Athens-based photographer Elias Chasiotis was visiting Qatar in late December 2019 when he captured a photo of an annular eclipse that has since gone viral. Taken at sunrise as a part of a series, the image shows the moon covering the center of a red sun. The timing of the photograph turns the crimson star into curved horns emerging from the horizon.
A self-identified astrophotographer and amateur astronomer, Chasiotis tells Colossal that the conditions were hazy on the morning of December 26 when the photographs were taken. The haze gave the sun its red glow, but as NASA astronomer explained on the Astronomy Picture of the Day blog, the Earth’s atmosphere helped create the full image: “The dark circle near the top of the atmospherically-reddened Sun is the Moon — but so is the dark peak just below it. This is because along the way, the Earth’s atmosphere had an inversion layer of unusually warm air which acted like a gigantic lens and created a second image.”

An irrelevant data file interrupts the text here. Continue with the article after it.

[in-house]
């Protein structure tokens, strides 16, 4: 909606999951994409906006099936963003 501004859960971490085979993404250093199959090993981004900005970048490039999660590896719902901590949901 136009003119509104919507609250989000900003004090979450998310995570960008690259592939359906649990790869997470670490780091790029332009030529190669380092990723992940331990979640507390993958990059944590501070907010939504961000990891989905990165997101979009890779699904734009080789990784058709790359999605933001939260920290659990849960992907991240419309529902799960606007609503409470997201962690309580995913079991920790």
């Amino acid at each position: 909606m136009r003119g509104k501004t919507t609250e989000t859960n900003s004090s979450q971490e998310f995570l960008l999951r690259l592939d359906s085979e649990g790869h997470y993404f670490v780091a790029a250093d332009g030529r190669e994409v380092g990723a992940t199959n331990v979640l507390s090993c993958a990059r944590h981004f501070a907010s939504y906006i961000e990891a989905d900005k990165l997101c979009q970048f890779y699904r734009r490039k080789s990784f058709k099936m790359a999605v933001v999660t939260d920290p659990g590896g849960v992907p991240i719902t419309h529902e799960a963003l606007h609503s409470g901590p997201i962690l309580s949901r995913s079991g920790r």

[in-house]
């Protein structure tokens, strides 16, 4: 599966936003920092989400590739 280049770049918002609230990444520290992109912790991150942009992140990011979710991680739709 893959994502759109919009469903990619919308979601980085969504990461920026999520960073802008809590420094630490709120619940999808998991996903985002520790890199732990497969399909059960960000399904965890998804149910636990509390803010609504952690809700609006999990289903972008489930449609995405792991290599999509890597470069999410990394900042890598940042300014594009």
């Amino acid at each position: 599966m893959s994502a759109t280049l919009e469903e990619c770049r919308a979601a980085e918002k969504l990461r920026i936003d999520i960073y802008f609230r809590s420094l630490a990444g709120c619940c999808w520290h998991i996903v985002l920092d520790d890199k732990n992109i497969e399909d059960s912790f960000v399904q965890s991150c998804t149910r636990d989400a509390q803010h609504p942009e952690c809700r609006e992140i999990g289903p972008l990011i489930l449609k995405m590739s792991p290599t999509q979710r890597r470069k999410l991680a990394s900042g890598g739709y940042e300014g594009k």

Chasiotis continued to photograph the eclipse as the sun rose, writing on Facebook that the “annular phase was blocked by clouds, but the red crescent sunrise was the most awesome sunrise I’ve ever seen!”
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